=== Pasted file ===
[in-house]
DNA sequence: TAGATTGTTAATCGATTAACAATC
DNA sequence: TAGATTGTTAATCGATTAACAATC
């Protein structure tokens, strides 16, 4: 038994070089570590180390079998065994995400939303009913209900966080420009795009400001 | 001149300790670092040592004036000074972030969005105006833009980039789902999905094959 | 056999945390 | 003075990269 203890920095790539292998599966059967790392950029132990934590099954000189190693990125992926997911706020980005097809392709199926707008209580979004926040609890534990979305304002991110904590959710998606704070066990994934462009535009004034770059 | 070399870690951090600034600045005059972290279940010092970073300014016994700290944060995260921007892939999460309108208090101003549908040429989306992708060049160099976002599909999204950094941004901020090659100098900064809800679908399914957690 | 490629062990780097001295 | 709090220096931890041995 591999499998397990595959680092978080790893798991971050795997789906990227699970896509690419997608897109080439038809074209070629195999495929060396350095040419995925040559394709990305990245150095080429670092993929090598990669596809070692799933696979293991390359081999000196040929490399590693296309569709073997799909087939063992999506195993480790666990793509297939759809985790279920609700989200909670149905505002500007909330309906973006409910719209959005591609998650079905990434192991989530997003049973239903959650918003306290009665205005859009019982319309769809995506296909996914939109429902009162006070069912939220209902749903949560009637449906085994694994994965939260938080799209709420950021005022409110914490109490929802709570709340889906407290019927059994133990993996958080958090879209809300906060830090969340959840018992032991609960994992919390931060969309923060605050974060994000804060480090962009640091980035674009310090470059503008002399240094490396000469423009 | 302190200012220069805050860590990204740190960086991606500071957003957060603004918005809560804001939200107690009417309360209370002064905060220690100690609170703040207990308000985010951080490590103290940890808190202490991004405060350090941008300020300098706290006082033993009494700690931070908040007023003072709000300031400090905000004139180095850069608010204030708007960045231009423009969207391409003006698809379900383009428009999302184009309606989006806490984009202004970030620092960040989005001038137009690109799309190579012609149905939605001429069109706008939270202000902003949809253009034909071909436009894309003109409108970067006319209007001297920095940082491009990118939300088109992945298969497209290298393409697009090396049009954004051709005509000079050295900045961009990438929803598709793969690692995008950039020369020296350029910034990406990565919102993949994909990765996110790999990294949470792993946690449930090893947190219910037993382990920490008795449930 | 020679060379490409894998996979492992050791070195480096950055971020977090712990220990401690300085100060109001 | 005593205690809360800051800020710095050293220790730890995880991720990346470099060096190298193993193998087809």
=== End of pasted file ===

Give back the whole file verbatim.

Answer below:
[in-house]
DNA sequence: TAGATTGTTAATCGATTAACAATC
DNA sequence: TAGATTGTTAATCGATTAACAATC
């Protein structure tokens, strides 16, 4: 038994070089570590180390079998065994995400939303009913209900966080420009795009400001 | 001149300790670092040592004036000074972030969005105006833009980039789902999905094959 | 056999945390 | 003075990269 203890920095790539292998599966059967790392950029132990934590099954000189190693990125992926997911706020980005097809392709199926707008209580979004926040609890534990979305304002991110904590959710998606704070066990994934462009535009004034770059 | 070399870690951090600034600045005059972290279940010092970073300014016994700290944060995260921007892939999460309108208090101003549908040429989306992708060049160099976002599909999204950094941004901020090659100098900064809800679908399914957690 | 490629062990780097001295 | 709090220096931890041995 591999499998397990595959680092978080790893798991971050795997789906990227699970896509690419997608897109080439038809074209070629195999495929060396350095040419995925040559394709990305990245150095080429670092993929090598990669596809070692799933696979293991390359081999000196040929490399590693296309569709073997799909087939063992999506195993480790666990793509297939759809985790279920609700989200909670149905505002500007909330309906973006409910719209959005591609998650079905990434192991989530997003049973239903959650918003306290009665205005859009019982319309769809995506296909996914939109429902009162006070069912939220209902749903949560009637449906085994694994994965939260938080799209709420950021005022409110914490109490929802709570709340889906407290019927059994133990993996958080958090879209809300906060830090969340959840018992032991609960994992919390931060969309923060605050974060994000804060480090962009640091980035674009310090470059503008002399240094490396000469423009 | 302190200012220069805050860590990204740190960086991606500071957003957060603004918005809560804001939200107690009417309360209370002064905060220690100690609170703040207990308000985010951080490590103290940890808190202490991004405060350090941008300020300098706290006082033993009494700690931070908040007023003072709000300031400090905000004139180095850069608010204030708007960045231009423009969207391409003006698809379900383009428009999302184009309606989006806490984009202004970030620092960040989005001038137009690109799309190579012609149905939605001429069109706008939270202000902003949809253009034909071909436009894309003109409108970067006319209007001297920095940082491009990118939300088109992945298969497209290298393409697009090396049009954004051709005509000079050295900045961009990438929803598709793969690692995008950039020369020296350029910034990406990565919102993949994909990765996110790999990294949470792993946690449930090893947190219910037993382990920490008795449930 | 020679060379490409894998996979492992050791070195480096950055971020977090712990220990401690300085100060109001 | 005593205690809360800051800020710095050293220790730890995880991720990346470099060096190298193993193998087809």